FDA bans use of powdered gloves in health care

FDA bans use of powdered gloves in health care

Dentists, physicians and other health care professionals will no longer be allowed to use powdered gloves when treating patients, per a rule finalized Dec. 16 by the U.S. Food and Drug Administration.

First proposed in March 2016, the rule, which takes effect Jan. 18, prohibits the manufacturing, sale, distribution and use of (1) powdered surgeon’s gloves, (2) powdered patient examination gloves and (3) absorbable powder used to lubricate surgeon’s gloves because “they pose an unreasonable and substantial risk of illness or injury to health care providers, patients and other individuals who are exposed to them.”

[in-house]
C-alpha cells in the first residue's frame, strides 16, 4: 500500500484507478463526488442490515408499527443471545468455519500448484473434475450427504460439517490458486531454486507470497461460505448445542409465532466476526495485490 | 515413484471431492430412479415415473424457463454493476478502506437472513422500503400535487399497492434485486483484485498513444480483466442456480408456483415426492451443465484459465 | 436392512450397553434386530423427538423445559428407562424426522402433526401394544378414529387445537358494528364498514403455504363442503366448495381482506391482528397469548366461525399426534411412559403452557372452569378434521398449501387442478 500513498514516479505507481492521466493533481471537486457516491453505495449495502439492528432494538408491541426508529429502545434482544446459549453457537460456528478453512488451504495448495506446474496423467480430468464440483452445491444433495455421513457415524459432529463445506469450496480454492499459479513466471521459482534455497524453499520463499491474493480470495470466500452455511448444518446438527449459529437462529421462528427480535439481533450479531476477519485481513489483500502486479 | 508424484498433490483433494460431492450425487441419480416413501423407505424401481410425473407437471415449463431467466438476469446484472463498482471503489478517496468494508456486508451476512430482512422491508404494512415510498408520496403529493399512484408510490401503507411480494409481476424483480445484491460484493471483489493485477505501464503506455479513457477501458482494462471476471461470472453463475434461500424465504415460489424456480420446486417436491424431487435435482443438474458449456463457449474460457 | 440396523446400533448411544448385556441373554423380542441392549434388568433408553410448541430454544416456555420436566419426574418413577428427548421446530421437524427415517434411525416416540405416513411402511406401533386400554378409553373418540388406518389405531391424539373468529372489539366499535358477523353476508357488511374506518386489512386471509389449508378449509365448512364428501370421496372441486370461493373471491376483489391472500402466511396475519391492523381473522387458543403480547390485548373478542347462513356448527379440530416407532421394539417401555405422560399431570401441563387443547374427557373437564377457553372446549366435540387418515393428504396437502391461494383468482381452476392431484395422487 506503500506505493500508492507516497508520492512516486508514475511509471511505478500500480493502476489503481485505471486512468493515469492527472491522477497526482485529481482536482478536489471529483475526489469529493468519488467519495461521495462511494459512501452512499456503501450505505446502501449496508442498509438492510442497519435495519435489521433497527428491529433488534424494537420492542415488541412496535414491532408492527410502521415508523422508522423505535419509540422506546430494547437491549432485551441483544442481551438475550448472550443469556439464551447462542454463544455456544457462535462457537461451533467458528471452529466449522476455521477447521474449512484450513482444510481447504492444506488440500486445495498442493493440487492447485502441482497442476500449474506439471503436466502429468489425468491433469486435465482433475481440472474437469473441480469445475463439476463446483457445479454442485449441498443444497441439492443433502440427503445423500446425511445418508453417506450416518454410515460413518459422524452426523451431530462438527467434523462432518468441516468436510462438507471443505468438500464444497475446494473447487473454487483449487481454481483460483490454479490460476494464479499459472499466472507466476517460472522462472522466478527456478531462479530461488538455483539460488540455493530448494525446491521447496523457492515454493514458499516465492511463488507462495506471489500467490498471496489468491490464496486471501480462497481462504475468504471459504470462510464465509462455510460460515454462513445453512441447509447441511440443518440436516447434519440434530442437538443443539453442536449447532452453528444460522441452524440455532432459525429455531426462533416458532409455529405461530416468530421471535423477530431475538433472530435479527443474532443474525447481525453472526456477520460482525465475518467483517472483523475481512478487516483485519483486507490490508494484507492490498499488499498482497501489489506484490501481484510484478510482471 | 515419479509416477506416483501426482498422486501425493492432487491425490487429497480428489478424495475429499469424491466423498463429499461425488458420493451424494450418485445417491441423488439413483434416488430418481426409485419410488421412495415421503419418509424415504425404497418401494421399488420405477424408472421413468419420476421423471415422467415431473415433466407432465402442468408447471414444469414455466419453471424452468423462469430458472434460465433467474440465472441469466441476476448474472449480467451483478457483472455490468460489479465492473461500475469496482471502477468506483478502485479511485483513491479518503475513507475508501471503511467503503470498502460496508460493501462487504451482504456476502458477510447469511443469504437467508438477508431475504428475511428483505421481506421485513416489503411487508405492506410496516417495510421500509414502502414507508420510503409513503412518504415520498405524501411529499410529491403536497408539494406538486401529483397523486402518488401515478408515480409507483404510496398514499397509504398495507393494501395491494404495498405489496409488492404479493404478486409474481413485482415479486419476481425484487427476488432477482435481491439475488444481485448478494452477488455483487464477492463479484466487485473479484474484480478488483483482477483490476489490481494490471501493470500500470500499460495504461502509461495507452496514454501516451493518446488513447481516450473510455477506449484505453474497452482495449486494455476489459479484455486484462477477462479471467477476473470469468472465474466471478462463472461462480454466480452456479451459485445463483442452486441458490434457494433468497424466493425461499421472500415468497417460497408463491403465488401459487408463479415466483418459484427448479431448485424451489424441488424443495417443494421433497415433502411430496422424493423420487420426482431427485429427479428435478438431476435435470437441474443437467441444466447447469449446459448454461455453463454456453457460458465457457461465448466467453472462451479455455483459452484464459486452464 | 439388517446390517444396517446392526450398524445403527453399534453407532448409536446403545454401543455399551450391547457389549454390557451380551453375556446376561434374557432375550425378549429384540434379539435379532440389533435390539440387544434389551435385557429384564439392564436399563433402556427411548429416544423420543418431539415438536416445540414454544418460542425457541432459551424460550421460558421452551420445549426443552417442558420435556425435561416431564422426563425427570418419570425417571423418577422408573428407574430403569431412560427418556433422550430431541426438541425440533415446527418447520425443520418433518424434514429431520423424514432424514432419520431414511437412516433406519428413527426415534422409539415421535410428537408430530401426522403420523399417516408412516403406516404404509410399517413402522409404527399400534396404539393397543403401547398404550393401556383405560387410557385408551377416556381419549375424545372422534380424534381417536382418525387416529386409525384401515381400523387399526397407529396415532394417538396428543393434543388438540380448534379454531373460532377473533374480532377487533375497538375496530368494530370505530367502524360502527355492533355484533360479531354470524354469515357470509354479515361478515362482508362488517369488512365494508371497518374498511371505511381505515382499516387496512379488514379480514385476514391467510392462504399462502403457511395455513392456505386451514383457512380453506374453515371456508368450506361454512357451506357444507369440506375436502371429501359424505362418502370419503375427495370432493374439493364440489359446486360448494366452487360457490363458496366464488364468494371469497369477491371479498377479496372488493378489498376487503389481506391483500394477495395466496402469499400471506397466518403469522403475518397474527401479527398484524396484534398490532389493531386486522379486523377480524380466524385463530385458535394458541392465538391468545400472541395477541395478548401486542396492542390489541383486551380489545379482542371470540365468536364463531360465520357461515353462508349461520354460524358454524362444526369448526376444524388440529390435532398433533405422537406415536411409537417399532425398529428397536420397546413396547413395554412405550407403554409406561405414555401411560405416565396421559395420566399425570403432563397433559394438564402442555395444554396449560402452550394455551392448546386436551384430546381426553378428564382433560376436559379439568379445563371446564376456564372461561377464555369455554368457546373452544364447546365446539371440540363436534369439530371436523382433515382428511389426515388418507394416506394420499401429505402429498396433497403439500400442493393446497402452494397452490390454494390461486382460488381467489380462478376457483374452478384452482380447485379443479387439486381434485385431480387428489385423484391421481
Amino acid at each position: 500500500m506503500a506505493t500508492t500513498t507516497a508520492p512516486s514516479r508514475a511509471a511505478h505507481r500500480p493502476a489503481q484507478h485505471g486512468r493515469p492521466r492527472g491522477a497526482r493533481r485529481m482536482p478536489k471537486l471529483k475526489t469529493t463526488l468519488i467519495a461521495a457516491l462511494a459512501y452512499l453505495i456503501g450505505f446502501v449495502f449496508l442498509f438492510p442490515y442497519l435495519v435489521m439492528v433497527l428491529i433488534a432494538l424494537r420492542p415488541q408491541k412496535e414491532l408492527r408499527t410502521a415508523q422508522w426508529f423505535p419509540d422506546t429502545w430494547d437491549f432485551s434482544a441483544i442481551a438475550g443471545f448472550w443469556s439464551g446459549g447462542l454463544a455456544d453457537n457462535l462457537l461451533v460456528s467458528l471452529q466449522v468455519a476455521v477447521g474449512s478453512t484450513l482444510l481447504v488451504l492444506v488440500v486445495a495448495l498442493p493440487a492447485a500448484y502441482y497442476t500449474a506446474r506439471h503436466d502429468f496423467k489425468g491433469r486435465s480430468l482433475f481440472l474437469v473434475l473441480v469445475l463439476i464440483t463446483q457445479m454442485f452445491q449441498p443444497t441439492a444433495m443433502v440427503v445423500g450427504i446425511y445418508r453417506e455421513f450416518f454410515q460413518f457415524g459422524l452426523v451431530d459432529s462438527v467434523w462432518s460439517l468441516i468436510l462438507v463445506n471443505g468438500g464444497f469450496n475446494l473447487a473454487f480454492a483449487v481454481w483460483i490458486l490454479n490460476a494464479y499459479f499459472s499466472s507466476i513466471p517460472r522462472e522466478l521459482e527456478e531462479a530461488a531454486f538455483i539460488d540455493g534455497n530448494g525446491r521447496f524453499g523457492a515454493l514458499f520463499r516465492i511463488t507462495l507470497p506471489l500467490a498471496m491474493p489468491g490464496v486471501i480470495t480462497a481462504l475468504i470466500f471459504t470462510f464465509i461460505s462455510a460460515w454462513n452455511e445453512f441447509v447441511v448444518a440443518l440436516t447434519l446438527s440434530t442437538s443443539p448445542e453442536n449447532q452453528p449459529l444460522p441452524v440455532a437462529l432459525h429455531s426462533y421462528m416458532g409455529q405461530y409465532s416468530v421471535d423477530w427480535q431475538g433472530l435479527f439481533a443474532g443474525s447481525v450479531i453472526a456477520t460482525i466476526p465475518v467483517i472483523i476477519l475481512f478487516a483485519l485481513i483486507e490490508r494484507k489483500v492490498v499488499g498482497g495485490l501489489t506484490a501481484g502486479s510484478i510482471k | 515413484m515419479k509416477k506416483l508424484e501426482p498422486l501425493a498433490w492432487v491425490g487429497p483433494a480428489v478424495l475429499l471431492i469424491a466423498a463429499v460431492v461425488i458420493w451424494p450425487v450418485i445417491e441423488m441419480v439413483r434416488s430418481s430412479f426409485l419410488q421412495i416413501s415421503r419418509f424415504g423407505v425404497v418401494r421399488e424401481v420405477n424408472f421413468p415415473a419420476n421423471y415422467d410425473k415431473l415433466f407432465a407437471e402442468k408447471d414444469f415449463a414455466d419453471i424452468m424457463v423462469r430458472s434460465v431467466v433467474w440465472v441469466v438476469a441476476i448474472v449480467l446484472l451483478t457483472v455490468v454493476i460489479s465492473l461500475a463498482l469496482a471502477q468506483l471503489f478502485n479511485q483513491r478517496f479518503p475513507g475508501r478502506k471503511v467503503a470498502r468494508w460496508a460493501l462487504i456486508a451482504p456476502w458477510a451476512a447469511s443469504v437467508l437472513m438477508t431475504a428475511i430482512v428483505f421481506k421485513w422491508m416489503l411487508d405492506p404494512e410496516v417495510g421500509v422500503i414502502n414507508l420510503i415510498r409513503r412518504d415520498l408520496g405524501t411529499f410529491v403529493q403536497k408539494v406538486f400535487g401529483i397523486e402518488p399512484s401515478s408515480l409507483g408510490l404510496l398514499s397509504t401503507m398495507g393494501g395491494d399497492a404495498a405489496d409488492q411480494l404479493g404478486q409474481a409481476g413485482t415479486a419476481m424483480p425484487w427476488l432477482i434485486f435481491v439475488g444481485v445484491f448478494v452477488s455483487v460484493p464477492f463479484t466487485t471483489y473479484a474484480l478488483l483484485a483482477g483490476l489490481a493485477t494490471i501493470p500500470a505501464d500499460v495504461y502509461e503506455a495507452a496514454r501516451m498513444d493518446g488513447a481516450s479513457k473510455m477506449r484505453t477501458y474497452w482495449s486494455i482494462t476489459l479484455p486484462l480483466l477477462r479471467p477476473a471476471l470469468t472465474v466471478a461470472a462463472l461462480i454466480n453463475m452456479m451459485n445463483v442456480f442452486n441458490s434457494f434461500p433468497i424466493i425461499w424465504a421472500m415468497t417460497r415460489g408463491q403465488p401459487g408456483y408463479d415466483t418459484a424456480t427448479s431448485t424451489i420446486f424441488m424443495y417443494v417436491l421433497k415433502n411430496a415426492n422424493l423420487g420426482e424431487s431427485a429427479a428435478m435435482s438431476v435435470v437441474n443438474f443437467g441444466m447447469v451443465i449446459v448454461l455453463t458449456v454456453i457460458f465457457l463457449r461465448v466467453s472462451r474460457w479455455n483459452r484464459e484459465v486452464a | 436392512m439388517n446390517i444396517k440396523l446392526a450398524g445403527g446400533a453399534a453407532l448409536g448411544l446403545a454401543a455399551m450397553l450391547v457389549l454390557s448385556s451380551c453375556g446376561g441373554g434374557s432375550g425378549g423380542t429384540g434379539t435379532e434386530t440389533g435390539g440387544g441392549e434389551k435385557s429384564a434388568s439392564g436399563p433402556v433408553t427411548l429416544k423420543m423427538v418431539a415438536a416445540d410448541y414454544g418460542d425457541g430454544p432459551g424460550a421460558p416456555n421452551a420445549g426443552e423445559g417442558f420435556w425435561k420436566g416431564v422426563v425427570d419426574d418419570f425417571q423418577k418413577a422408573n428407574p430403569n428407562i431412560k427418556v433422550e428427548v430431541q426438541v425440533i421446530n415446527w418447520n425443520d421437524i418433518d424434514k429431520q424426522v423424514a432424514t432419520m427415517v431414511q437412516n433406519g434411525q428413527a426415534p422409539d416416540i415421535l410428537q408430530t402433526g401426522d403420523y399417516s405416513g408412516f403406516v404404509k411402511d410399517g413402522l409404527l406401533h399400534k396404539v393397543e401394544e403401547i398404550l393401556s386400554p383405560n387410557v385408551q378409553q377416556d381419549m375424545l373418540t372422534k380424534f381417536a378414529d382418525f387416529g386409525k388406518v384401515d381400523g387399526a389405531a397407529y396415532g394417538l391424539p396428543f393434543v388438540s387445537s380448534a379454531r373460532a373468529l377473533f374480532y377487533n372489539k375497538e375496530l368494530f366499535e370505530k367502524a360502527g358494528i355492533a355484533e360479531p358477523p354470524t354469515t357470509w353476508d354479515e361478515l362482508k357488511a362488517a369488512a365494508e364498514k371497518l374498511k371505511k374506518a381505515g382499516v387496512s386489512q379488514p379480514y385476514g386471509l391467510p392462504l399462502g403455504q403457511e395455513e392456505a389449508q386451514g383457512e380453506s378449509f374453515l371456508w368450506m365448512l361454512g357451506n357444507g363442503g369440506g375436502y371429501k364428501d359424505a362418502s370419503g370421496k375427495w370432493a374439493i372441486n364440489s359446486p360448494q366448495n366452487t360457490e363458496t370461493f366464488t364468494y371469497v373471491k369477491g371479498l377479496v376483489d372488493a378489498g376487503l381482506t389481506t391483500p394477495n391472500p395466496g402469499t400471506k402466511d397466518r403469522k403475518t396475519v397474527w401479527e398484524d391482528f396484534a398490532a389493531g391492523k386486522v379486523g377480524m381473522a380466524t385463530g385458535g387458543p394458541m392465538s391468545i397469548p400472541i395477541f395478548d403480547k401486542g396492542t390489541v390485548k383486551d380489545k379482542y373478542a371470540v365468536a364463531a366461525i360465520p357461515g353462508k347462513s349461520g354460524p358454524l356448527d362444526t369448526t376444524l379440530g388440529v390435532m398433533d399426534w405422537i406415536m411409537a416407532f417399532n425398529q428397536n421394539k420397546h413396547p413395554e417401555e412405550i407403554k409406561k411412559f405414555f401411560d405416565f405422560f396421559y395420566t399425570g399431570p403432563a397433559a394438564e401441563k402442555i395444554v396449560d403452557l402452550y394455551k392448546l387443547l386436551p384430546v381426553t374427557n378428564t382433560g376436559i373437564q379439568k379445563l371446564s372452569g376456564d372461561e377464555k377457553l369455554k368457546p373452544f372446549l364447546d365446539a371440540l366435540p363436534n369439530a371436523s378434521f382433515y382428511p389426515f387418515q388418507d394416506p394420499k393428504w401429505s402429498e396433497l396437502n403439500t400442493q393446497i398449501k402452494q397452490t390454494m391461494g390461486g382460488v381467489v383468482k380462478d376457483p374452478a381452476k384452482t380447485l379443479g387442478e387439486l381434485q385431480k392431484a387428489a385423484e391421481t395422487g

Powder is added to gloves to make it easier to put them on and remove them, but this powder is associated with an extensive list of potentially serious events, including airway inflammation, wound inflammation and post-surgical adhesions, according to the FDA. The agency reasserted that nonpowdered alternatives to powdered gloves provide similar protection, dexterity and performance, but “without any of the risks associated with powdered gloves.”

Read a summary of the rule.

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